Intelligent Communities

  • Andrew Y. GliksonEmail author


Insect colonies of bees, wasps, ants and termites constitute superorganisms controlled by central minds thought to be mostly centered on a queen, as well as individual traits, possessing close analogies with human civilization. The colony super-organism possesses cognitive powers allowing it to respond adaptively to environmental contexts and problems beyond the ability of individuals within the swarm. The collective intelligence of the colony is as real as human intelligence, with the swarm’s cognitive abilities arising from both, interaction amongst the individual agents within a swarm as well as interaction of the swarm with the environment. Whereas the brain of a termite or an ant is smaller by orders of magnitude compared to the human brain, their collective intelligence allows insects to undertake the most elaborate reproductive strategies, construct elaborate nests, undertake foraging expeditions, cultivate plants and other life forms such as aphids. Where the ant Cataglyphis bombycinus conducts solar scans for navigation, who can say it operates solely by instinct devoid of a thought process? Examples of sophisticated language among animals include the bee dance, bird songs and the echo sounds of whales and dolphins, possibly not less complex than the languages of original prehistoric humans. The birds, distant descendants of the famed dinosaurs, excel in global migratory and navigational skills, based on geographic knowledge, star and magnetic orientation, such as by the albatross. The birds art of navigation, home making, offspring rearing, communications, and fire foraging/hunting culture, burning bush areas in order to expose their prey, are as sophisticated as those experienced by early human civilizations. A major double standard is directed by humans toward intelligent animals, birds and insects. Thus it can hardly be claimed that while human sailors operate by experience and thought, birds navigate the globe are driven by “instinct”. The appearance of a species which has learnt how to kindle fire meant that, for the first time, the flammable carbon-rich biosphere could be extensively ignited by a living organism, giving it major control over the environment and the future of the biosphere.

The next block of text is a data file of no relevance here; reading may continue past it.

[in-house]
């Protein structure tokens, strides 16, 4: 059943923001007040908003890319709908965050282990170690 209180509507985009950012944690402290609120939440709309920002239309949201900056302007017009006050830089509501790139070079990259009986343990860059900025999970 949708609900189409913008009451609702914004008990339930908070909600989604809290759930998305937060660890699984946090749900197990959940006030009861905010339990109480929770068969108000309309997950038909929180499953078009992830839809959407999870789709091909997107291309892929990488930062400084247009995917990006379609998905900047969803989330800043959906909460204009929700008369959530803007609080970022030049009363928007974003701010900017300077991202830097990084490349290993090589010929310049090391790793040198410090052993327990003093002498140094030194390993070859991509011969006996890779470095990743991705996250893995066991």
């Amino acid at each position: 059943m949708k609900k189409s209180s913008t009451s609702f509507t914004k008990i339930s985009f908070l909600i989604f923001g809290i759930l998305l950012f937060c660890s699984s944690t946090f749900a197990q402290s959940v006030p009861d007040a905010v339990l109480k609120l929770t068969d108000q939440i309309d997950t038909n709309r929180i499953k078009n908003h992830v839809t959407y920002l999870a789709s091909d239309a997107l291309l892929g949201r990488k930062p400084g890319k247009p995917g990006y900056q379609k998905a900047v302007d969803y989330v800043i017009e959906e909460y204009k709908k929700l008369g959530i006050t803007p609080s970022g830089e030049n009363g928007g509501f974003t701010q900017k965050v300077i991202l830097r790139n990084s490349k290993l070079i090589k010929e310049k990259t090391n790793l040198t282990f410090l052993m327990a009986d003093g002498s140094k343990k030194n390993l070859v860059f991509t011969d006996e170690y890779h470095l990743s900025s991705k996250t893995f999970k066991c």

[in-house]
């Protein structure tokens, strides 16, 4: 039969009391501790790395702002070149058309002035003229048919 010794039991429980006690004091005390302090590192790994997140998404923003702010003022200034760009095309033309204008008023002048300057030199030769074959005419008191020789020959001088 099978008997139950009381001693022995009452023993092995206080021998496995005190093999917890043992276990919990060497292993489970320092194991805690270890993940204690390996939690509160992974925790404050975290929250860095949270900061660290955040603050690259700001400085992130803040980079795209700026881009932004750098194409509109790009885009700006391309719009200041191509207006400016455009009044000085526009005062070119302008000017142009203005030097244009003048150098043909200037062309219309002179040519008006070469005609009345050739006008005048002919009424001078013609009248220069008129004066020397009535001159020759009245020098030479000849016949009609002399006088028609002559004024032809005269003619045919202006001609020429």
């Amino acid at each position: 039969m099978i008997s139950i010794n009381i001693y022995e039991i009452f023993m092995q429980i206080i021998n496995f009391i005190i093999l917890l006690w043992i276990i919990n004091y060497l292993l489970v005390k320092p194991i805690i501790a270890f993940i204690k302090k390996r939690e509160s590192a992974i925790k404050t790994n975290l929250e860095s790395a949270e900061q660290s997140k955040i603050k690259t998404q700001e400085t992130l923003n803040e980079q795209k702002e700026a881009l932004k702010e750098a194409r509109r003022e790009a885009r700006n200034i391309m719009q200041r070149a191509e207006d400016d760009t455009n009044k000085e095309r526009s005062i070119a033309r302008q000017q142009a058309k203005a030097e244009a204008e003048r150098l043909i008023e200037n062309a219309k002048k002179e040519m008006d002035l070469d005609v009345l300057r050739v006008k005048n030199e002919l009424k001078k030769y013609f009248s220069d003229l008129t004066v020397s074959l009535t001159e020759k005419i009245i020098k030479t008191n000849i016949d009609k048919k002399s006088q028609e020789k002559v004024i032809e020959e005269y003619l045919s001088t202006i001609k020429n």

Collective Intelligence Superorganism Colony Arthropods 


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Copyright information

© Springer Nature Switzerland AG 2019

Authors and Affiliations

  1. 1.Research School of Earth ScienceAustralian National UniversityCanberraAustralia

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